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Continued from Part 27: Lost Souls
One of the titles that Loki Software released for Linux was Tribes 2, an online multiplayer shooter which was the first game to be released using the Torque Game Engine. Torque 3D would go on prove to be a favourite of a number of independent developers over the next decade, with the engine’s maintainer GarageGames stepping in to distribute several of the games produced with it for Linux themselves. This included a game of their own devising, Marble Blast Gold.
Marble Blast was first released in 2002, before being updated to Marble Blast Gold in 2003. A six level playable Linux demo was released through the MarbleBlastGoldDemo-1.4.1.sh.bin installer. The goal of the game is to navigate an autonomous marble through a 3D playing world, collecting all of the gems needed and using the power ups provided to overcome the obstacles preventing you from progressing on to the next level.
Anyone who has ever played the free software title Neverball should be familiar with the basic concept, the main difference being that with Marble Blast you control the marble directly, rather than shifting around the floor to roll a ball. These kinds of high reflex games have a way of trying both my nerves and patience before long, but the appeal sure is there for some. The graphics are bright and colourful, while the music and narration remain jovial.
To its credit Marble Blast Gold and the Torque Game Engine powering it do run rather well, even on a computer which would have been well into its operating life by the time the game came out. Marble Blast Gold stayed performant even when set to display at higher screen resolutions such as 1024×768 or when using 32 bit colour depth; the only exception being enabling Stencil Shadows, which does hammer the frame rate something fierce.
I also find the selection of levels in the demo to be puzzling. I would have just included all of the early beginner levels, which introduce all of the mechanics before letting you tackle your first real challenge. The demo can also be a bit obnoxious, with it showing a begging screen imploring you to buy the full game after completing each and every level. Considering the state of the registered version as it exists now, this can feel more than a bit galling.
Marble Blast Gold never saw a retail release, with it just being sold as a digital download through the GarageGames website. The game has been unavailable for purchase since being removed from their store in 2011, and even if you had purchased the full version back in the day, you can no longer verify your key as the registration server is down. While both Windows and Mac saw versions which had the Ignition DRM stripped out, on Linux the game is left unplayable.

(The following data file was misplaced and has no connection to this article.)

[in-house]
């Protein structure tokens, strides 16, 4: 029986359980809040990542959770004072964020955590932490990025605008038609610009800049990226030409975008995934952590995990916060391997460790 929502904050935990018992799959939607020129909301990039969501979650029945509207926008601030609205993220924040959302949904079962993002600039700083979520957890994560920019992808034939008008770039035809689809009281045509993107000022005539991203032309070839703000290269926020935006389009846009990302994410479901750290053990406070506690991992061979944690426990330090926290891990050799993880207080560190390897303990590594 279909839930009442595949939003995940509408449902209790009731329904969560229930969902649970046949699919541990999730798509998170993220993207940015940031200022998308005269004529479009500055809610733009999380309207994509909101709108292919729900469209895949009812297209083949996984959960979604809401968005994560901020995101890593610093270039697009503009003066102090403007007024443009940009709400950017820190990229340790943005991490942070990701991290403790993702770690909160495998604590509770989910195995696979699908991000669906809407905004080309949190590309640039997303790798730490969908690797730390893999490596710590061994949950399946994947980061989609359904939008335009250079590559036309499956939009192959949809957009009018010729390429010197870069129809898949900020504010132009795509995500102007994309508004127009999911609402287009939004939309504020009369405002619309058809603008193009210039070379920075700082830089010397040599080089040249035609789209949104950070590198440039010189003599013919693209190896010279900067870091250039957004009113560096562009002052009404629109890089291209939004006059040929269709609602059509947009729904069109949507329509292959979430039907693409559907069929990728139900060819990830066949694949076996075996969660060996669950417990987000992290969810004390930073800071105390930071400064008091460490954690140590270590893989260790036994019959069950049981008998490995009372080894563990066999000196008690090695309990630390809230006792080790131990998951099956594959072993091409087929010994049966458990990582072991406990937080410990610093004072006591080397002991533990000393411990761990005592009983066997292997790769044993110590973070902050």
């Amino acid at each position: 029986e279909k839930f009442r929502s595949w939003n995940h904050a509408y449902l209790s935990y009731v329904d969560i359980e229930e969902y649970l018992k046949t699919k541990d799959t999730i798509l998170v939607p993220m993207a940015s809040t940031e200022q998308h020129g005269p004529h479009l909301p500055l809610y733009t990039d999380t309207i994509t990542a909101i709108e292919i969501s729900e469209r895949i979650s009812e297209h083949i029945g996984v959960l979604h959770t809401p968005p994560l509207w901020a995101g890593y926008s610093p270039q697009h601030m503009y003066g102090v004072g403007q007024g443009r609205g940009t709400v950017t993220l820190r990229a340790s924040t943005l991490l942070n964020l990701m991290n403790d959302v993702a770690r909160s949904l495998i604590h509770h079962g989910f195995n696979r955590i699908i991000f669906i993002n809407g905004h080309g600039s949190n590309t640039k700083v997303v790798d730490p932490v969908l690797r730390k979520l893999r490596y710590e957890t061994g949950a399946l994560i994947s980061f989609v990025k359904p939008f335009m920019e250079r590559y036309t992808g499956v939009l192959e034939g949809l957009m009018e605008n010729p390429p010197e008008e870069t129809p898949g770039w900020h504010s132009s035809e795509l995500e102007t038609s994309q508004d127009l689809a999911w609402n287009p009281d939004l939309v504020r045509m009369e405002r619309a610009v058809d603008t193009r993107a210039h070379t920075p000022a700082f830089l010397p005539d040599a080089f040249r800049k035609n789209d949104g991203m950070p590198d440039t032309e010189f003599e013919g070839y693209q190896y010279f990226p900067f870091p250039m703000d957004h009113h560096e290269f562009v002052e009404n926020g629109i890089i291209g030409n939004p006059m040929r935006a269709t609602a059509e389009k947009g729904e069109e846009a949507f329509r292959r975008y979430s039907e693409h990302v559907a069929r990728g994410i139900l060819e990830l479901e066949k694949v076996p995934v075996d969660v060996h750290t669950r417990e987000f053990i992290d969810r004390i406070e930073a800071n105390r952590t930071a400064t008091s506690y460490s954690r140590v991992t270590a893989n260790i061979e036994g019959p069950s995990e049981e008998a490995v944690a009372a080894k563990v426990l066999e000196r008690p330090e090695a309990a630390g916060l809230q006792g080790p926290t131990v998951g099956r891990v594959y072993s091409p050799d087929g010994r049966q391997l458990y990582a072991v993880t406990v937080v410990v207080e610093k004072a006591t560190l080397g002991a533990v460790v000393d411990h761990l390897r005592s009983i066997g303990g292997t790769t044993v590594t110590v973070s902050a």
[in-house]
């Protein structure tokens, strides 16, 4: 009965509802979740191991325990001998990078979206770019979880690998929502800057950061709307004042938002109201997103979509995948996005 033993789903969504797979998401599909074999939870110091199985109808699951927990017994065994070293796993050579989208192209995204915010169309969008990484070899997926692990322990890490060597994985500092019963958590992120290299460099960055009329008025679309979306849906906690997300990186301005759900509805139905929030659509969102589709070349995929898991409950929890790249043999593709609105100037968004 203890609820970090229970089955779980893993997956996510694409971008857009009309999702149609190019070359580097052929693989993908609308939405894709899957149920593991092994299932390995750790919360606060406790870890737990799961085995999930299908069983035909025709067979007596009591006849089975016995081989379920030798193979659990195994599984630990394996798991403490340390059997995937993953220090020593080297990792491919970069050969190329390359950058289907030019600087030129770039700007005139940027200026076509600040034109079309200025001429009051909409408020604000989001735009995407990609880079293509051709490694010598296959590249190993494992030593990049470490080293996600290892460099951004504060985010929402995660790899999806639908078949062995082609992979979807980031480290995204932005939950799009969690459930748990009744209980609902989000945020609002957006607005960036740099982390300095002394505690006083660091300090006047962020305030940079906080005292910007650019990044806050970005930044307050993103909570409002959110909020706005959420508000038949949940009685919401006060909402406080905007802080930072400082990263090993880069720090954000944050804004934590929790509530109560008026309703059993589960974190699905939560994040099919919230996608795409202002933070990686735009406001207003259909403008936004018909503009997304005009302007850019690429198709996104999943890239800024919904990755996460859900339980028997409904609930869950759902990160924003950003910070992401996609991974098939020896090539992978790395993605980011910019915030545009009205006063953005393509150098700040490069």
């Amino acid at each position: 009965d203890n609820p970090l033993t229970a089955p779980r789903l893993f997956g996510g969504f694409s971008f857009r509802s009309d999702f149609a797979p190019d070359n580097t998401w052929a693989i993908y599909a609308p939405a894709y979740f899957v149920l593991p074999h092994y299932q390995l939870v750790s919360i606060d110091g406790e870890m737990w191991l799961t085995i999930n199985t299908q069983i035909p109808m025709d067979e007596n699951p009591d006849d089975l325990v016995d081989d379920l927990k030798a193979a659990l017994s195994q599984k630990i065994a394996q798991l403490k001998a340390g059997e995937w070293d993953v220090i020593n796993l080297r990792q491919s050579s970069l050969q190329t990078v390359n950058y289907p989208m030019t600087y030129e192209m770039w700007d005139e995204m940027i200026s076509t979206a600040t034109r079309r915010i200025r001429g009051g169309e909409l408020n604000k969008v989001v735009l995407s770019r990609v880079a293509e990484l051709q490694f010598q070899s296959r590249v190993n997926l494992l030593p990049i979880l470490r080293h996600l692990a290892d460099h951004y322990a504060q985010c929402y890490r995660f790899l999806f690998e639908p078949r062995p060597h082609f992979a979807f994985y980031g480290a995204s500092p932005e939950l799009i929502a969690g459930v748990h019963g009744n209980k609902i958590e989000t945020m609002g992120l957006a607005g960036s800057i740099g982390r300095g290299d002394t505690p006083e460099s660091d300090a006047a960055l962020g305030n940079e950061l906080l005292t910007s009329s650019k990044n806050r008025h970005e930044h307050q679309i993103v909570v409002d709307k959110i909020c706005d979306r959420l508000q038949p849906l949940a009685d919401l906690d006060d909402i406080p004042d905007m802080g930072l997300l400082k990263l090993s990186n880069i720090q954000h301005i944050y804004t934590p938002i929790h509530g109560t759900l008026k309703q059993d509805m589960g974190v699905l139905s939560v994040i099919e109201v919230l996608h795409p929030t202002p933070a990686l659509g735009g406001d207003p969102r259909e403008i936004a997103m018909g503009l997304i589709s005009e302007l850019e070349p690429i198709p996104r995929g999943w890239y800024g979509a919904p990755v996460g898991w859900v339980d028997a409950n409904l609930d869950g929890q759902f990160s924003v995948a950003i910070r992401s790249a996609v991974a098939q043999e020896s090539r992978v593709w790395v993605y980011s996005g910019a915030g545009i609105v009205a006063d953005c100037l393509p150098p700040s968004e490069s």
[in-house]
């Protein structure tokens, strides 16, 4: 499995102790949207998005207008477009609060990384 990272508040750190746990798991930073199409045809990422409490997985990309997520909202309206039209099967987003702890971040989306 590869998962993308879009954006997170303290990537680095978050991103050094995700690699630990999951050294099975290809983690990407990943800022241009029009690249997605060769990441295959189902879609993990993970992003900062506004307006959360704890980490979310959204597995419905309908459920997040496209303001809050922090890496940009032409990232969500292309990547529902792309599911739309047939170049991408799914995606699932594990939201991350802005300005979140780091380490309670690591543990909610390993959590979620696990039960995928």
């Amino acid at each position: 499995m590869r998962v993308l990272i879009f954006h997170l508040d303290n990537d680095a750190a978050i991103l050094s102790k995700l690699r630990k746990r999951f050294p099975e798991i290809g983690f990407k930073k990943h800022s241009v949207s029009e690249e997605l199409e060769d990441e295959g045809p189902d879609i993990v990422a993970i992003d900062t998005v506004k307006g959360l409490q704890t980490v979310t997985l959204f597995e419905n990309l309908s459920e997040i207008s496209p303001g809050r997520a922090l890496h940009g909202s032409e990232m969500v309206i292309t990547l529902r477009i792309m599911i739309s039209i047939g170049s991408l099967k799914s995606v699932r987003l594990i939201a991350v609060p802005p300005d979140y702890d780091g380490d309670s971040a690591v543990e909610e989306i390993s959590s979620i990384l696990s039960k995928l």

Thankfully the Marble Blast community has provided Linux users with a couple of alternate ways to keep playing the game. Marble Blast Web is a port of both Marble Blast Gold and the community made Marble Blast Platinum that allows both games to launch inside a modern web browser. While appearing almost identical, the physics are actually quite different to those found in the original game, having been optimized instead with a view to reaching a wider audience.
A more faithful web version of the game is the Marble Blast Haxe Port, which boasts 99% identical physics, although it gave me some issues with inputting my name. Either gives you access to what amounts to the full version of the game along with full source code available from GitHub, both being the product of clean room reverse engineering. Some interest has even been shown in using these to make new native Linux binaries, but the web versions are more universal.
GarageGames sold alongside Marble Blast Gold another ten games for Linux on their website, including Bridge Construction Set, Orbz, ThinkTanks, Gish, Dark Horizons: Lore Invasion, Zap!, Tribal Trouble, Toribash, FizzBall, and Kachinko, almost all made with the Torque Game Engine. Following the closure of their store in 2011 GarageGames would at least open up the source code to Torque, allowing the engine to continue to enjoy success in Indie and free gaming circles.
The more I explore these early independent Linux games that were distributed and sold through the internet, the more dismayed I have become at how easily they seem to be succumbing to the digital dark age without a physical release to anchor them. Thanks to a tip from one of my readers however, and the help of the original developer, I can now shine a light on another title which otherwise would appear to have been lost to history.
Carrying on in Part 29: The Odyssey
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